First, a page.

Yahoo Hacked – 500+ Million Users Exposed.

Yahoo is now facing a lawsuit from a New York man, Ronald Schwartz, over the 2014 data breach whereby 500 million users (at least) have been compromised. The company has been accused of gross negligence and the lawsuit is on behalf of those people affected in the United States.
Compensation (for ‘unspecified damages’) is being sought for “reckless disregard for the security of its users’ personal information that it promised to protect”.
This is a bitter blow to the company which has already had a hard time maintaining confidence in recent years despite various CEO’s being brought in to try and save the demise of the one-time paragon company.
Last week, Yahoo’s blockbuster announcement that 500 million account details were stolen in what it described as a “state sponsored attack” was met with alarm by both the public and by the US senate as well.
Marissa Mayer (The current CEO) had failed to turn the company around (despite various initiatives and acquisitions) and so the decision was made to sell the core business to web giant Verizon for $4.83 billion in July. This deal, which had not been finalised, could now be less certain given the latest bombshell, not least of which is the public outcry at Yahoo’s apparent lack of regard towards security.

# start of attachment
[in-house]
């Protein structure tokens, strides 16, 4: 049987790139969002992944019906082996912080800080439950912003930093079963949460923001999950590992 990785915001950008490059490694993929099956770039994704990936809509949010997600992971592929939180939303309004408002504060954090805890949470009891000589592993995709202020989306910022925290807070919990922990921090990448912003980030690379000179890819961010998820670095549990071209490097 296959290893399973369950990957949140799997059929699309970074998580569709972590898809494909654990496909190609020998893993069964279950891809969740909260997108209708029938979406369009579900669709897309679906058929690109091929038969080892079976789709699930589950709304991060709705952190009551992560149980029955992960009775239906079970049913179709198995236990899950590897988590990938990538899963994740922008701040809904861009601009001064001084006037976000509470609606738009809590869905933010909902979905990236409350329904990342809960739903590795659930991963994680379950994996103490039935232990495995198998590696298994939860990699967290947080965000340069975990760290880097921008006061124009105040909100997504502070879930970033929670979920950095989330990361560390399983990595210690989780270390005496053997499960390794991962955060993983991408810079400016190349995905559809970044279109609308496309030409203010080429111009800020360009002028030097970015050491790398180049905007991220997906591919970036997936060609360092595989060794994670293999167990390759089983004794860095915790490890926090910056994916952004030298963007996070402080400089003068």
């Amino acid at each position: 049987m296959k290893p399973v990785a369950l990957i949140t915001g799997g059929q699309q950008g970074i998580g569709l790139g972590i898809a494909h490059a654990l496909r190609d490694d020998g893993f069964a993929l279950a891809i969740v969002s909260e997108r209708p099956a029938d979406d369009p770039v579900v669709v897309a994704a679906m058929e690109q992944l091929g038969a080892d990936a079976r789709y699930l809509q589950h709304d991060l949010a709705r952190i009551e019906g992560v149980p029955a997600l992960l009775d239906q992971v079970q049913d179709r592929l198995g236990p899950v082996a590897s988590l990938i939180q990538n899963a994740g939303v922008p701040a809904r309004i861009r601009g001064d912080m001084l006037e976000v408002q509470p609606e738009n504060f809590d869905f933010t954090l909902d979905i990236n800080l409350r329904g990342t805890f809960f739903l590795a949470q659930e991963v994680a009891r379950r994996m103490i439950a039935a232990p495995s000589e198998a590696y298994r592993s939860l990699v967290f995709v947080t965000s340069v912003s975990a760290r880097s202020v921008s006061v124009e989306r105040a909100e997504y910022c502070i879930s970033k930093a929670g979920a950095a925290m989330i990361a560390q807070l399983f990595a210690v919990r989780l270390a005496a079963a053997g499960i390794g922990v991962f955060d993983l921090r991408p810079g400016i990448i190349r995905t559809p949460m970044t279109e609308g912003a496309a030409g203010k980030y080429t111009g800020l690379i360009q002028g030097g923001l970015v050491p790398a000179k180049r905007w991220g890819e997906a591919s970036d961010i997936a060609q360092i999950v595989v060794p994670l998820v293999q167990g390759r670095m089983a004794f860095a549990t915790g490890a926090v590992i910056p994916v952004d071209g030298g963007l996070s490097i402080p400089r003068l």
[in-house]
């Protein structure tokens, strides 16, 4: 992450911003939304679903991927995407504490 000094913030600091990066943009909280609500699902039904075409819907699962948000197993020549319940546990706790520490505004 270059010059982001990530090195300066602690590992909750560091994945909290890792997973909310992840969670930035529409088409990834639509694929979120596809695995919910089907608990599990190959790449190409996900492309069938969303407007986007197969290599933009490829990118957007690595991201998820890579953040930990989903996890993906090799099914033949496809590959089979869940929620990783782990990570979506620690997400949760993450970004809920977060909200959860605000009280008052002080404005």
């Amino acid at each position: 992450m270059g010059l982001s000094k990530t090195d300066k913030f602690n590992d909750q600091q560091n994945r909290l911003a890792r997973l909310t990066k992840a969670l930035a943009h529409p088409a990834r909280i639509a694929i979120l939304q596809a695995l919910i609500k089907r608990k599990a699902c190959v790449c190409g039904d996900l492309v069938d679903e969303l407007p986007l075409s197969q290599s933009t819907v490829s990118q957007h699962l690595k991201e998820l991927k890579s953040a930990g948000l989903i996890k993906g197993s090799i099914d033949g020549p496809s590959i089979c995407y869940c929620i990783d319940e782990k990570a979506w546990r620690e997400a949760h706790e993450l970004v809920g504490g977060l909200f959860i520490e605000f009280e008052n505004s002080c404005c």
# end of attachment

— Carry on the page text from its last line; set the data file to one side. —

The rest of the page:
There are reports that Yahoo knew about the issue well before the deal was brokered to Verizon, prompting calls for a formal investigation.
What Does This Mean For Your Business?
Whilst there are a number of issues of concern here, the salient points that can be drawn are that even blue-chip household names like Yahoo can be hacked and have your details exposed.
Moreover, it seems that (incredibly) these leviathan corporations can – and do – report their breaches well after the event, wittingly or otherwise.
This means that you may have been compromised and not know it until months (or even years) after the event which just goes to show that regularly updating passwords and maintaining a disaster recovery plan are essential, at the very least.
Maintaining an evolving security schedule/policy is essential and all staff or persons with access to your online data need to be regularly trained and updated.